Sep 2020 Carnegie Road, Merseyside: BESS explodes. VCE.
Dec 2020 Perles-et-Castelet, Ariège France. On-top BESS configuration.
March 2021 SBG-2 OVH cloud data centre in Strasbourg, France.
March 2021 South Korea, North Kyungsan Province, Yeongcheon April 2021 Hongseong,
July 2021 Tesla Megapack BESS, ignited during testing at the newly registered Victoria Big Battery at Moorabool, Geelong. Fire in one cabinet spread to a second 4MWh.
Invenergy storage facility, LaSalle County, USA
E (July 2021). Märkisch-Oderland, Neuhardenberg airfield, Germany (July 2021)
4 Sep 2021 Moss Landing, California “world’s biggest battery storage facility” cells go into thermal runaway, still offline.
12 Jan 2022 South Korea, Nam-gu, Ulsan 50 MWh.
17 Jan 2022 South Korea, Gunwi-gun, Gyeongsangbuk-do. VCE
April 2022 Two firefighters were killed and a third injured in the explosion of a 1.5 MW BESS on the roof of the Jimei Home Dahongmen shopping Mall in Beijing. Besides being the first to result in fatalities, the latter incident is notable for two reasons:
(1) the BESS batteries employed were Lithium Ferro Phosphate (LFP) which are widely perceived to be the safest. LFP batteries are planned for the Cleve Hill BESS
(2) the scale of the firefighting operation required 235 fire fighters and 47 fire engines. (See below for comments on water requirements)
Simple probability suggests that the chance of a failure somewhere in a BESS will increase with its size. This is reflected in a statement by a DNV GL employee at a webinar in 2020 that “Over the life of a (industrial) BESS at least one failure will occur. It is unrealistic to eliminate all chance of failure”. DNV GL (now DNV) are acknowledged as world experts in the risk analysis of large lithium-ion battery systems.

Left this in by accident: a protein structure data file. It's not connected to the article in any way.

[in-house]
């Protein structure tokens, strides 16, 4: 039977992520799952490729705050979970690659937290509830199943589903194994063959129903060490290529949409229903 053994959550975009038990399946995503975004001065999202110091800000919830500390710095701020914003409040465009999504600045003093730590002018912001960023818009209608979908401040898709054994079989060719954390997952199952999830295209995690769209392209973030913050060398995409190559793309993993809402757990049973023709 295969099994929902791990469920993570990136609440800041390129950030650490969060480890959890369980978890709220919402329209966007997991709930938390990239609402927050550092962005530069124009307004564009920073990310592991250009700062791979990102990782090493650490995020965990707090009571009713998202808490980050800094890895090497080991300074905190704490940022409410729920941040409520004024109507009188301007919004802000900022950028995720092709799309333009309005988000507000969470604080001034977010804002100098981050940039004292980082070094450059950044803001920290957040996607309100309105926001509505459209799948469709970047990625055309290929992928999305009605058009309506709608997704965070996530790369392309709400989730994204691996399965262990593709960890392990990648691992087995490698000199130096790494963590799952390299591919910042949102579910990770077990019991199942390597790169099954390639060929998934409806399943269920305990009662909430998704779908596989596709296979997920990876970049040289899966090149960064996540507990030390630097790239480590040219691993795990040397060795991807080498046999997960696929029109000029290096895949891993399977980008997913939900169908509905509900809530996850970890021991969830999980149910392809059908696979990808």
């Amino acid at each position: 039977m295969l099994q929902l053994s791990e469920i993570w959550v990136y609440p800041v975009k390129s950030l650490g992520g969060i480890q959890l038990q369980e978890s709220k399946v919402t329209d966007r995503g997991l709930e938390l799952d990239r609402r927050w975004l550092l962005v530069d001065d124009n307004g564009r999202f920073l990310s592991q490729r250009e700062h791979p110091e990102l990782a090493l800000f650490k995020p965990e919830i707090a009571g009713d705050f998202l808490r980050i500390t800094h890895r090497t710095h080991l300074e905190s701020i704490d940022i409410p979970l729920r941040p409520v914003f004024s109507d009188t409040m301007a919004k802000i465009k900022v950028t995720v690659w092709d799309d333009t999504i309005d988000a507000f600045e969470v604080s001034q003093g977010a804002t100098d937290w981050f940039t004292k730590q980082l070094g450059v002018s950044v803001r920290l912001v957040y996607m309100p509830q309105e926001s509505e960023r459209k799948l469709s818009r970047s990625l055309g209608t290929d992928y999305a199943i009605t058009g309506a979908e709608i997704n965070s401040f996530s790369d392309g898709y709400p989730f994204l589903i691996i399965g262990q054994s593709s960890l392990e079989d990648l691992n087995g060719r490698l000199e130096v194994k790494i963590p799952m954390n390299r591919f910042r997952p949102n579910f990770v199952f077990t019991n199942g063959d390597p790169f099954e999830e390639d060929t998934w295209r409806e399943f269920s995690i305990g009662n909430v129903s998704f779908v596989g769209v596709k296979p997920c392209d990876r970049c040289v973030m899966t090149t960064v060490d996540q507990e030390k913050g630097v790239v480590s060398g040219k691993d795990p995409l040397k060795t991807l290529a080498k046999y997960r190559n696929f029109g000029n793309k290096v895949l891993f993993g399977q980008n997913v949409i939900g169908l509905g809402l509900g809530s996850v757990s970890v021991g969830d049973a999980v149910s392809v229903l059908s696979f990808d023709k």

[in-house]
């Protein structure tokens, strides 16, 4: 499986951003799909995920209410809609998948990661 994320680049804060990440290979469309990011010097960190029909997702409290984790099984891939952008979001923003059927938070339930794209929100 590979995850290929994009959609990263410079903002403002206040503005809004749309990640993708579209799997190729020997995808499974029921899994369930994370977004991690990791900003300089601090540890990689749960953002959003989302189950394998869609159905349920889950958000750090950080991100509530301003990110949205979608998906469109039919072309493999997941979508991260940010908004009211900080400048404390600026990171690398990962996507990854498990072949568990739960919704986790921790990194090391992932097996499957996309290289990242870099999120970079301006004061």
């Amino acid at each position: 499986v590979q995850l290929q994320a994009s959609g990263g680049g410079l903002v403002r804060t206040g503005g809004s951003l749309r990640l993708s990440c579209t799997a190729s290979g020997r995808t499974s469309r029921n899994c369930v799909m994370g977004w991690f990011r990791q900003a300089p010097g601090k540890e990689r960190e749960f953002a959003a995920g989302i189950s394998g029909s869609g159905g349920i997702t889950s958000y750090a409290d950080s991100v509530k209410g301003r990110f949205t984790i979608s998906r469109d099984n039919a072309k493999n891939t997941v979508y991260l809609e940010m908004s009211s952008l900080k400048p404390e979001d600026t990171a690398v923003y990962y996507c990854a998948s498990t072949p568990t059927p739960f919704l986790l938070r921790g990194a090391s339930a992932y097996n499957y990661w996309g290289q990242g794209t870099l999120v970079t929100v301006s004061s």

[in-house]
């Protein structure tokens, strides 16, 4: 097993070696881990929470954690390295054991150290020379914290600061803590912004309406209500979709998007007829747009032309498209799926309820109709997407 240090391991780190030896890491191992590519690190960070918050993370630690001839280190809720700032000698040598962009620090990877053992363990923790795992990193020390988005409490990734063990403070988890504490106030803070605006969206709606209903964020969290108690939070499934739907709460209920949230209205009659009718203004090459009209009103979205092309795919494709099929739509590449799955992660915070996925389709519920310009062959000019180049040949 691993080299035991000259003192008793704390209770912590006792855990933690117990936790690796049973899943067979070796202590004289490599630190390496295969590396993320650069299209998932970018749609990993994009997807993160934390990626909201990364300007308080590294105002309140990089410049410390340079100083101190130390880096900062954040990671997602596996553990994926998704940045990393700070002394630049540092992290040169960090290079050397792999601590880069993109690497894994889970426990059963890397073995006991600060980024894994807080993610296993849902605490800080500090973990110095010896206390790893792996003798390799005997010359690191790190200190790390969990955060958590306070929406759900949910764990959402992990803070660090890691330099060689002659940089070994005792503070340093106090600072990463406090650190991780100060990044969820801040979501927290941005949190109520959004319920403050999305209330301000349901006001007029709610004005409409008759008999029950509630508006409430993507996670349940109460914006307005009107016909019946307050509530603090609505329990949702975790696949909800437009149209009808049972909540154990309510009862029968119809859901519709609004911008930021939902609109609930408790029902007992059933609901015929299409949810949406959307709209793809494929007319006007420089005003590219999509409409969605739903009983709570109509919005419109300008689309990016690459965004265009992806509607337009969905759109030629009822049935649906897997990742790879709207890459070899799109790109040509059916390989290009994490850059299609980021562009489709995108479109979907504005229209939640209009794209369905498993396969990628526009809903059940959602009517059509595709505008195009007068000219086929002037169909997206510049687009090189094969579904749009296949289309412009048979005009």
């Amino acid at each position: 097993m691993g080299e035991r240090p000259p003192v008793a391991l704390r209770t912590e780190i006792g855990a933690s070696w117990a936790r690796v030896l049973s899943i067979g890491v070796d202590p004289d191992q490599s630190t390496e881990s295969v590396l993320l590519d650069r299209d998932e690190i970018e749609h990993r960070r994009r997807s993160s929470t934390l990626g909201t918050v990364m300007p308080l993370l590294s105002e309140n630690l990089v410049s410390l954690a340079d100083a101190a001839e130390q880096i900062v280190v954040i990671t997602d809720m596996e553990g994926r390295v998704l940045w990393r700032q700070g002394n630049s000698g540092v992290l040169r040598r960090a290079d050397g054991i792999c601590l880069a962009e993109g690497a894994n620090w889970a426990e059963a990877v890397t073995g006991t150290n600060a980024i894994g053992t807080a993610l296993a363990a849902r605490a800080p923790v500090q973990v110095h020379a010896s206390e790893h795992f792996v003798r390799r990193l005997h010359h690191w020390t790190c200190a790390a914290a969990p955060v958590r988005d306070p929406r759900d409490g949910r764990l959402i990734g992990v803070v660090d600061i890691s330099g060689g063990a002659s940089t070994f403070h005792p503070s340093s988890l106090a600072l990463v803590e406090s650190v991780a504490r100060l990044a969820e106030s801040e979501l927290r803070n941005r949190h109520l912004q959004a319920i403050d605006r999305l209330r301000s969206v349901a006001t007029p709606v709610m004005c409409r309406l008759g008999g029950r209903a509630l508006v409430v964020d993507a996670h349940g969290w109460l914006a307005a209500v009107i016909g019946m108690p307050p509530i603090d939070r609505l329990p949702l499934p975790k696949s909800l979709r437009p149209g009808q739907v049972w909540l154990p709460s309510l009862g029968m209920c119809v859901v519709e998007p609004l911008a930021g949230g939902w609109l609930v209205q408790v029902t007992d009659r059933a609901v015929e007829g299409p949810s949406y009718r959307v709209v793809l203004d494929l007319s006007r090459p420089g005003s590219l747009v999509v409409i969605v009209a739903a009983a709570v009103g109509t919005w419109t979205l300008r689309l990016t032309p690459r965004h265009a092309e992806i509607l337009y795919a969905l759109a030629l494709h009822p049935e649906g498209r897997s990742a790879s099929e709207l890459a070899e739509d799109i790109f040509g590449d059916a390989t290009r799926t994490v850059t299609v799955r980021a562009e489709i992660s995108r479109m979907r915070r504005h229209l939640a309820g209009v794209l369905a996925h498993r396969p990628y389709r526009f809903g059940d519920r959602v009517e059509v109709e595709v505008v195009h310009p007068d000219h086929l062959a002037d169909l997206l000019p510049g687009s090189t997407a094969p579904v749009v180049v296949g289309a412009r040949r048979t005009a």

According to Professor Paul Christensen of Newcastle University, one of the world’s leading authorities on Li-ion battery safety, ‘’LFP batteries have a worse risk (than the more common NMC type) of Vapour Cloud Explosion simply because the cathode collapse leading to release of free oxygen internally results in delayed ignition. One of the key reactions that occur before thermal run away is the exothermic structural collapse of the cathode which produces oxygen and is believed to initiate ignition: this collapse occurs at a much higher temperature in LFP cells (310°C) [D. Ren et al., ‘Investigating the relationship between internal short circuit and thermal runaway of lithium-ion batteries under thermal abuse condition’, Energy Storage Mat., 34 (2021) 563 – 573]) hence LFP cells are considered “safer” than for example NMC.
However, this can just delay ignition and hence LFP cells are perceived to have a higher risk of vapour cloud explosion. Further, recent work has shown that the vapour cloud from LFP cells has a lower explosion limit, larger explosion overpressure, higher explosion index and the ignited vent gas has a higher laminar flame speed [H. Wang et al., eTransportation 13 (2022) 100190.]’’ In summary whilst NMC batteries pose a greater fire hazard, the LFP batteries proposed for Cleve Hill carry a greater risk of explosion.
Furthermore the Cleve Hill developers have indicated that 112 factory built modular cabinets supplied by the Chinese company CATL are to be used rather than shipping containers as previously indicated. Again to quote Christensen “Cabinets have a far higher energy density than containers and little free volume: this renders any form of suppression extremely challenging as water (which is still the best of the bad options when it comes to dealing with thermal runaway) will not be able to reach the cells in thermal runaway to prevent thermal propagation. Recognising this, Tesla recommends that their Megapack cabinets be allowed to burn out.’’ This inevitable practice increases the likelihood of the fire spreading to nearby cabinets and of explosion.